“Professor Stoler was the perfect person to take over the leadership of the Marshall Papers editorial team,” says Brian Shaw, president of the George C. Marshall Foundation. “His depth of knowledge of both military and diplomatic history uniquely qualified him to edit the last two volumes. His knowledge of our collection from his work here and his long friendship with the former editor, Larry Bland, made him ideally suited to lead the editorial team. We are deeply grateful for his willingness to step in and finish this project that is so critically important to the study of diplomatic and military history in the mid-Twentieth Century.”

Presenting volume six to Clinton

One of Marshall’s biggest fans is former Secretary of State Hillary Clinton. During a visit in April 2012 to Virginia Military Institute to give a speech, Stoler and Shaw gave Clinton a tour of the museum and library. Clinton asked Shaw to recommend a biography of Marshall and he suggested Stoler's book. A staff member retrieved a copy from the museum gift shop and Stoler hurriedly wrote an inscription in it before Shaw presented it to Clinton. In her speech, Clinton talked about the importance of the three D’s: diplomacy, defense and development -- all hallmarks of Marshall’s tenure.

“No one lived by those words more than Marshall, and Clinton has clearly conducted foreign policy with those ideals in mind,” says Stoler, “I was deeply impressed with Secretary Clinton. She’s incredibly intelligent, intellectually curious and very knowledgeable.”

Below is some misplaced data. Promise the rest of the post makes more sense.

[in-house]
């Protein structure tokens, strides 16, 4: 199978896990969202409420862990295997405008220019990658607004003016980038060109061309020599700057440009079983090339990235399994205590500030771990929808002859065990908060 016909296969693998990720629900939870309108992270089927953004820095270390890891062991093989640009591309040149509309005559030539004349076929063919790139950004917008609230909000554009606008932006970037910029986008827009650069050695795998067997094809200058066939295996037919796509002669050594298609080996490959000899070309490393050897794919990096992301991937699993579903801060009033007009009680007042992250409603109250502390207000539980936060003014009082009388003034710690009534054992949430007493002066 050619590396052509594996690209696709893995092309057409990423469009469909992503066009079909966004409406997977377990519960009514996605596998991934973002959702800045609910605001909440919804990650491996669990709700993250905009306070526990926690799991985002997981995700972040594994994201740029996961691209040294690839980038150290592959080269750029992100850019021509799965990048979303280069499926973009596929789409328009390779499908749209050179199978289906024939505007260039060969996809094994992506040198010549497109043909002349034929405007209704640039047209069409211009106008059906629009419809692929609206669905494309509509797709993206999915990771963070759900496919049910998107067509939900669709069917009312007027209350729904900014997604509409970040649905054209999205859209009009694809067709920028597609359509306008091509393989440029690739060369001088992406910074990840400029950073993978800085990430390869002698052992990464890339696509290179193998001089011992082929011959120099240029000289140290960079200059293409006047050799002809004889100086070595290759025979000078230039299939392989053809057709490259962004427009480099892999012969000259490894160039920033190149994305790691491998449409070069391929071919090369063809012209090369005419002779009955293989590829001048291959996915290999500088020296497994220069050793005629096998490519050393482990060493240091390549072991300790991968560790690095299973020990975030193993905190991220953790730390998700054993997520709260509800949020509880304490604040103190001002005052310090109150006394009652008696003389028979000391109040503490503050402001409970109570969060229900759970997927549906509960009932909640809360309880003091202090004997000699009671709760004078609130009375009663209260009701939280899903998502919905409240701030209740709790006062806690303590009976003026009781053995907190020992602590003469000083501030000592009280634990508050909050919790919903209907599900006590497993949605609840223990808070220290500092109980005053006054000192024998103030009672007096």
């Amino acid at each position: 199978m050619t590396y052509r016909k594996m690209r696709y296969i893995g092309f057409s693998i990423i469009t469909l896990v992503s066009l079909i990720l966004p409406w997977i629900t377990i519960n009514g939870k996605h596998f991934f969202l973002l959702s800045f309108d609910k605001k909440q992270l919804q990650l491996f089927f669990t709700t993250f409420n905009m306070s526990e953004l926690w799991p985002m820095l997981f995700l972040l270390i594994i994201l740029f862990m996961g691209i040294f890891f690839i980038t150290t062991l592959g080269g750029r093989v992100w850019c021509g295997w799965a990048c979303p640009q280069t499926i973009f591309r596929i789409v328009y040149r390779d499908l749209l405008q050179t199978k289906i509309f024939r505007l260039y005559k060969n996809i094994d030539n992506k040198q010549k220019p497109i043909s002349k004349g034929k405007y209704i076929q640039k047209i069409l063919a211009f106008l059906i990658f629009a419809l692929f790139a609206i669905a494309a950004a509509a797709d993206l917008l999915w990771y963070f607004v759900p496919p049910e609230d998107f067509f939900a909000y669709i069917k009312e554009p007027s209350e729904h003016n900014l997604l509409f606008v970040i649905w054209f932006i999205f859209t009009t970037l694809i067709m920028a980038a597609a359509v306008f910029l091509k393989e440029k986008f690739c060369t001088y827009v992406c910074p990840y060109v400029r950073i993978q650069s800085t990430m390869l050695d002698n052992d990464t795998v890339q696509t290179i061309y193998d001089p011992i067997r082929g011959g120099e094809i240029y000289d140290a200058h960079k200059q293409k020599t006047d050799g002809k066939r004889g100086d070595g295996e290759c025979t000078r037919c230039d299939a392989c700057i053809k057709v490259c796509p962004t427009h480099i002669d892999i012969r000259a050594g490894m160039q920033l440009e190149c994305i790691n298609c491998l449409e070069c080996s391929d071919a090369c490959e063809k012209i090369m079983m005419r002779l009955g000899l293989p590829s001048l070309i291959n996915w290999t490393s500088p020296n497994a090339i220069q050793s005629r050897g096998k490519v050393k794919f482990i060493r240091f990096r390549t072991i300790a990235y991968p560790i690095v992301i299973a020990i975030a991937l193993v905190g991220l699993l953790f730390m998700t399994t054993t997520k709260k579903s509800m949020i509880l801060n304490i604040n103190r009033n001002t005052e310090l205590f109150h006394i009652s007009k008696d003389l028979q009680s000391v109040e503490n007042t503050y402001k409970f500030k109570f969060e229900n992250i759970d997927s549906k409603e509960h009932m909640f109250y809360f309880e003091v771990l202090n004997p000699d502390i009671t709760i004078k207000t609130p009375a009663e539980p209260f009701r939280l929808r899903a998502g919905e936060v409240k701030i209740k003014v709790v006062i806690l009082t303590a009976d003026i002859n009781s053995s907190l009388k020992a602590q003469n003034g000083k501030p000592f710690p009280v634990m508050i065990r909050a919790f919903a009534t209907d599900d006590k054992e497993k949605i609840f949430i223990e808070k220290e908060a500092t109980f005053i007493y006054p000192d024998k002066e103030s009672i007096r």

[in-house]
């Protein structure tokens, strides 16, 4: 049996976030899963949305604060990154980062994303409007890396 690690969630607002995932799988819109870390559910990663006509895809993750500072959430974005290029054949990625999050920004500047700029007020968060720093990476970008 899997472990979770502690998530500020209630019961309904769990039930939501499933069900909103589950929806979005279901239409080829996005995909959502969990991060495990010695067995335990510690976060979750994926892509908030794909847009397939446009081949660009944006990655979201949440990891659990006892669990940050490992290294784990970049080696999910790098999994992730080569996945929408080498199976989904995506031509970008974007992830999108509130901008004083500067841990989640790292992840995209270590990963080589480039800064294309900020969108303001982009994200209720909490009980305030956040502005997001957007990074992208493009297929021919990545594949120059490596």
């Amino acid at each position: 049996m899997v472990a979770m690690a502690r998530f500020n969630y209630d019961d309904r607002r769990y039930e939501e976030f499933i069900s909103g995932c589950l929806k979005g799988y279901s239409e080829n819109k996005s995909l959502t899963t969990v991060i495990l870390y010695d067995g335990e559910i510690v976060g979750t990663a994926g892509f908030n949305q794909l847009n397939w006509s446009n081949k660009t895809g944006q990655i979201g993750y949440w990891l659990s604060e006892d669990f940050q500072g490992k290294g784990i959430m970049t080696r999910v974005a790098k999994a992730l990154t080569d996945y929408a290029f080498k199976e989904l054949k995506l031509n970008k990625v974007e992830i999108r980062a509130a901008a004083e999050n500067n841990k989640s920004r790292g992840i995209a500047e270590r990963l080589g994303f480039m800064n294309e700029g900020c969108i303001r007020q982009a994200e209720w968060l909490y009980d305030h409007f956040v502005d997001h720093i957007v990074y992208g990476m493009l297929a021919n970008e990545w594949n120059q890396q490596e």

Shaw asked Clinton if the foundation could present her with volume six when completed, just as previous volumes had been given to Colin Powell and Ronald Reagan. Stoler, who was hoping to present the volume to Clinton before she left office and John Kerry took over, got his wish at a ceremony at the State Department on Jan. 28 -- four days before Clinton officially stepped down.

“I think a lot about George Marshall,” said Clinton in 2011 when receiving a Marshall Foundation award in Washington. “I have an extraordinary sense of the character and integrity, the commitment to service that led him to perform so admirably on behalf of our country during some of the most challenging times that we have ever faced. Leading our nation in war as a general, in peace as secretary of state, and later as defense secretary, he was, they say, the only man, according to President Truman, who could get along with Franklin Roosevelt, the Congress, Winston Churchill, the Navy, and the Joint Chiefs of Staff. And he did so while never avoiding hard issues, while always sharing his best advice, speaking his mind.”

Ever the historian